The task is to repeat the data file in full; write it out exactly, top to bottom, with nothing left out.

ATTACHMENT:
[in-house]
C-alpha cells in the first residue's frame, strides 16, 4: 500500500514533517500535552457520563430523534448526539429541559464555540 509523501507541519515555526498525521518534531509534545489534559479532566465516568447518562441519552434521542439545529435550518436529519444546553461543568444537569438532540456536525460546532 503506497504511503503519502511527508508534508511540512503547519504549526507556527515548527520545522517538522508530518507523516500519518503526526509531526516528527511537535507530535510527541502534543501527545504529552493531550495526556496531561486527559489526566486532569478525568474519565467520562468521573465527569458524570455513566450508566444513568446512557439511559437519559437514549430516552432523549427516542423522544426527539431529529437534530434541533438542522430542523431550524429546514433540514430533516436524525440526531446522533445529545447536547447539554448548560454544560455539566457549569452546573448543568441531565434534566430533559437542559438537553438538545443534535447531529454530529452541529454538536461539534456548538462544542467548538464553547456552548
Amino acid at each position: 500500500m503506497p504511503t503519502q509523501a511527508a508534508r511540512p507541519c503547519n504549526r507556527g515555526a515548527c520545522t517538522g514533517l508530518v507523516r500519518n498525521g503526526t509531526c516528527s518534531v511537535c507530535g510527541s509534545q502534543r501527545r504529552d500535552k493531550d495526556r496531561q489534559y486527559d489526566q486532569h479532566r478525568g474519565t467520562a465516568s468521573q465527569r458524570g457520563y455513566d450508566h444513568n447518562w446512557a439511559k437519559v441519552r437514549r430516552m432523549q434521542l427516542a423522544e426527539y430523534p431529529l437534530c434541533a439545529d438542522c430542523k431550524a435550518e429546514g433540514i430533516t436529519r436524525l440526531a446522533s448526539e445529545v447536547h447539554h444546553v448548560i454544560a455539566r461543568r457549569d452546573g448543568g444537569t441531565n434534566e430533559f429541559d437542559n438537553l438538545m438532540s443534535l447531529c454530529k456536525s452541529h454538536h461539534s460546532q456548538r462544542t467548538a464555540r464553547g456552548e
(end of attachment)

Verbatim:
[in-house]
C-alpha cells in the first residue's frame, strides 16, 4: 500500500514533517500535552457520563430523534448526539429541559464555540 509523501507541519515555526498525521518534531509534545489534559479532566465516568447518562441519552434521542439545529435550518436529519444546553461543568444537569438532540456536525460546532 503506497504511503503519502511527508508534508511540512503547519504549526507556527515548527520545522517538522508530518507523516500519518503526526509531526516528527511537535507530535510527541502534543501527545504529552493531550495526556496531561486527559489526566486532569478525568474519565467520562468521573465527569458524570455513566450508566444513568446512557439511559437519559437514549430516552432523549427516542423522544426527539431529529437534530434541533438542522430542523431550524429546514433540514430533516436524525440526531446522533445529545447536547447539554448548560454544560455539566457549569452546573448543568441531565434534566430533559437542559438537553438538545443534535447531529454530529452541529454538536461539534456548538462544542467548538464553547456552548
Amino acid at each position: 500500500m503506497p504511503t503519502q509523501a511527508a508534508r511540512p507541519c503547519n504549526r507556527g515555526a515548527c520545522t517538522g514533517l508530518v507523516r500519518n498525521g503526526t509531526c516528527s518534531v511537535c507530535g510527541s509534545q502534543r501527545r504529552d500535552k493531550d495526556r496531561q489534559y486527559d489526566q486532569h479532566r478525568g474519565t467520562a465516568s468521573q465527569r458524570g457520563y455513566d450508566h444513568n447518562w446512557a439511559k437519559v441519552r437514549r430516552m432523549q434521542l427516542a423522544e426527539y430523534p431529529l437534530c434541533a439545529d438542522c430542523k431550524a435550518e429546514g433540514i430533516t436529519r436524525l440526531a446522533s448526539e445529545v447536547h447539554h444546553v448548560i454544560a455539566r461543568r457549569d452546573g448543568g444537569t441531565n434534566e430533559f429541559d437542559n438537553l438538545m438532540s443534535l447531529c454530529k456536525s452541529h454538536h461539534s460546532q456548538r462544542t467548538a464555540r464553547g456552548e